Barbarian

08/11/22

Cineworld, Edinburgh

There’s been a lot of hush-hushery from the makers of Barbarian, of the ‘don’t give away the ending’ variety. I can totally understand why. Writer/director Zach Creggar has put together a low-budget horror tale that seems to delight in pulling the rug from under the viewer at regular intervals. No sooner am I thinking, ‘Ah, I know what’s happening here,’ than I am obliged to indulge in a major rethink, until – eventually – I’m in the ‘what the hell is happening here?’ camp.

I rather like being in this position and, in the end, I find I’m awarding points for Creggar’s chutzpah, as he gleefully galumphs into uncharted territory. Put it this way: if you can work out where it’s all going, you’re way ahead of me.

Tess (Georgina Campbell) is travelling to an Airbnb in a run-down neighbourhood of Detroit, ignoring regular calls from someone who we presume is her troublesome ex. She arrives in the dead of night, exhausted, only to find that the place is already occupied by Keith (Bill Skarsgärd), who seems thoroughly nice and agreeable. But is he? When Tess discovers that every hotel in Detroit is fully booked because of a convention, she reluctantly accepts Keith’s invitation to take the bed while he sleeps on the sofa, but she’s understandably apprehensive when he offers her a glass of wine.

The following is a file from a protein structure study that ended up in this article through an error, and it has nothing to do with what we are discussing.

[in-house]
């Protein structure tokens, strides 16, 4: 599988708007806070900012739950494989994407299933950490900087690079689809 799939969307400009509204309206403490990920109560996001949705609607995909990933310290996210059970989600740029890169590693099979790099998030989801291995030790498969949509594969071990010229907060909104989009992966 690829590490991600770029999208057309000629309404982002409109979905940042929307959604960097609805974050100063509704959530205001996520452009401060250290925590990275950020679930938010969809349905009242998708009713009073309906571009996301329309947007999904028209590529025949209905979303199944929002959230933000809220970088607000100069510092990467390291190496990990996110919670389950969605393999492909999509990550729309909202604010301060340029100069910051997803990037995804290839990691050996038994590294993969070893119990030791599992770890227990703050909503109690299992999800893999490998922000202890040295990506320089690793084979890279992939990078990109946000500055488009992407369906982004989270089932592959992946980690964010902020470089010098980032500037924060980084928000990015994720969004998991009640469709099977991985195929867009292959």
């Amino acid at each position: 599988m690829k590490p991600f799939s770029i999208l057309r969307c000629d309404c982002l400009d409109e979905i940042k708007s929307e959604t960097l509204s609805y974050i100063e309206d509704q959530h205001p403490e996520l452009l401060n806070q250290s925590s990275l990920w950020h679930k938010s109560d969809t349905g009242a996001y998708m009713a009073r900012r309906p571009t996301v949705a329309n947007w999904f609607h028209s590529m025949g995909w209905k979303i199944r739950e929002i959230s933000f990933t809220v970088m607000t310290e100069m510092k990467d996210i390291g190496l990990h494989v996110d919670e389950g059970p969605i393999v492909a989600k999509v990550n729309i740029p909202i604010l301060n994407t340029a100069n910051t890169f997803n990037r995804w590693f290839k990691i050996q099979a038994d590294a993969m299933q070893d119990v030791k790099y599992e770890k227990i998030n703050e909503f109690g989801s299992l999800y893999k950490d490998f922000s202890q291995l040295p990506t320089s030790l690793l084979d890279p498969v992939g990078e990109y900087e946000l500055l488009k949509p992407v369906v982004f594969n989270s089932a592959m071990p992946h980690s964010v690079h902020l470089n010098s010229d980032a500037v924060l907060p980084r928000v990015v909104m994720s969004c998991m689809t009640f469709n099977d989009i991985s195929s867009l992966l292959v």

The atmosphere is already freighted with anxiety and, when Tess wakes up in the night to find that her previously locked bedroom door is open, it’s clear that darker things are coming. These include: the unexpected arrival of the Airbnb’s owner, toxic male film director, A J (Justin Long); flashbacks to the antics of a very disturbing fellow called Frank (Richard Brake); and then there’s… no, sorry, I can’t really tell you about that. You probably wouldn’t believe me anyway.

Campbell and Skarsgärd are both terrific, and Long is convincing as the odious AJ. But Barbarian goes to some pretty horrible places. As the title suggests, there are various barbaric situations for viewers to get through and those who draw the line at seeing a man beaten to death with his own arm might prefer to give this one a miss. Like many films in the horror genre, it’s only in the closing stages that some of what’s happening onscreen begins to stretch credulity. (I was always told that all falling objects descend at the same speed – but apparently not.)

However, it’s been a while since a horror film has surprised me in such a positive way, and in that spirit, I’m happy to commend this film as a right riveting watch.

Just make sure you double-lock your bedroom door when you get home afterwards. It’s best to be on the safe side.

4.2 stars

Philip Caveney

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